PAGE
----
STEP #9 - Do not go on the offensive!  At this point you're probably feeling very safe now that your home and family are secure.  Heck you might be planning to make a run for some fresh supplies, to check for other survivors, or even to get some "payback" on those damn stinking zombies!  No Sir.  You do not rock the boat when things are going smoothly.  For all you know the zombie plague will end within 4-6 weeks (it won't but we can hope) and you can easily survive with at least 85% of your family in tow.  Leaving your fortress (a.k.a. your home) is just a flawed strategy.  Even if your old kindergarten teacher is pounding on your front door begging to be let in before she is torn to ribbons - not your problem.  Your problem is staying alive and maintaining the status quo.  The minute you sucker yourself into a game of, "I gotta kill me some zombies."  Then you lose!  That's why guns and ammo are not needed for a safe and secure life in post-zombie America.

STEP #10 - Escape packs; do you know where yours is?  Alaskan fishermen rely on their dry-suits to keep them alive should their ship sink into the Bering Sea.  If your home should at some point falter when under siege, then it may be time to take the high road and get out of Dodge.  If you've followed Steps 4 and 5 then you're in no immediate rush but when it's time to stepping, you want a backpack to come with you.  A good backpack means the difference between surviving on the road and being weighed down and devoured by the shambling zombie masses who manage to gain ground on your overweighed behind.  What should you have in your emergency pack?  Water, dry rations, first-aid kit, a flashlight, and clean underwear (your mom may still be alive and if so, she'd be embarrassed at your soiled remains).  The odds of you ever needing this escape pack are slim to none…but if you've read the list all the way to Step #10 then you're smart enough to know that…excuse me…someone or thing is knocking down my door.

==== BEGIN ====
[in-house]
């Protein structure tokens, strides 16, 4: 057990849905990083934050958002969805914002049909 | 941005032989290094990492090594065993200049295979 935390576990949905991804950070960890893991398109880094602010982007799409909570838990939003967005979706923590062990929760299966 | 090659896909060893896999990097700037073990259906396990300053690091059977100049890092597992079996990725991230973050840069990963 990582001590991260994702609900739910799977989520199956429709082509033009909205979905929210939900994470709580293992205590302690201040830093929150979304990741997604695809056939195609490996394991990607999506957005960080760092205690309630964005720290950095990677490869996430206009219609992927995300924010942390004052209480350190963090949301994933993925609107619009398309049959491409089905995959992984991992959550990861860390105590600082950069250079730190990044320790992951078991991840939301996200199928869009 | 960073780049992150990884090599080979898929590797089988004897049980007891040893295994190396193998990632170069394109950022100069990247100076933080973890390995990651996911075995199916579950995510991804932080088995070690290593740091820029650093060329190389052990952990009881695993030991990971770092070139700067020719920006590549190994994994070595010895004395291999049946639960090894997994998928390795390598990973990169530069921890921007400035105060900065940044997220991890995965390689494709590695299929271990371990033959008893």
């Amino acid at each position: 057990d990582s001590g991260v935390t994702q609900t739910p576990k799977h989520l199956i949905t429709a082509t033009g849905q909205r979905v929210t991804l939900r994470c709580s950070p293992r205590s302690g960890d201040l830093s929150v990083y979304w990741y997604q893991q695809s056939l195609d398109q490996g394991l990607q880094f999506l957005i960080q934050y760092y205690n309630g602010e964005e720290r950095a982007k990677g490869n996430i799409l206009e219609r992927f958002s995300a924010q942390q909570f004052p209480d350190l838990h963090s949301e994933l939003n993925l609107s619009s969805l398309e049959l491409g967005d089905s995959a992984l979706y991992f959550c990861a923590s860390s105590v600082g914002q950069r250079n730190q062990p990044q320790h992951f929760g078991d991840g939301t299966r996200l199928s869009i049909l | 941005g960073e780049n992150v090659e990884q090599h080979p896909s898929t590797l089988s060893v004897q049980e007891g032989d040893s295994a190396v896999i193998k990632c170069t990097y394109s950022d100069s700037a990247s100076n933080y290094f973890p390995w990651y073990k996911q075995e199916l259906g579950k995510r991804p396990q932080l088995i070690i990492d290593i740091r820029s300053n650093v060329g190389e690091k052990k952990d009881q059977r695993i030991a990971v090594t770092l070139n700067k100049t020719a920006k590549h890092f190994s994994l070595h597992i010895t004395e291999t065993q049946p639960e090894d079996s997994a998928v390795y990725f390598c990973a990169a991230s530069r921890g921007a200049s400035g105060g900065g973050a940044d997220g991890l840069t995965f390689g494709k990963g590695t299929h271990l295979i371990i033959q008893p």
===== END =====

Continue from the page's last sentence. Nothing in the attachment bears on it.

You can worry that your neighbor will mock you for taking the first steps to be pro-active against the zombie apocalypse that is sure to befall us all…or you can survive it by following these steps.  The choice is yours!

Tools (hammer, sledgehammer, saw, drill)
Nails and screws
Ladder (rope ladder)
Chains and locks
Radio (battery powered)
Water-purifier tablets
Backpack (containing nothing more than water, dry rations, first-aid kit, flashlight, and clean underwear)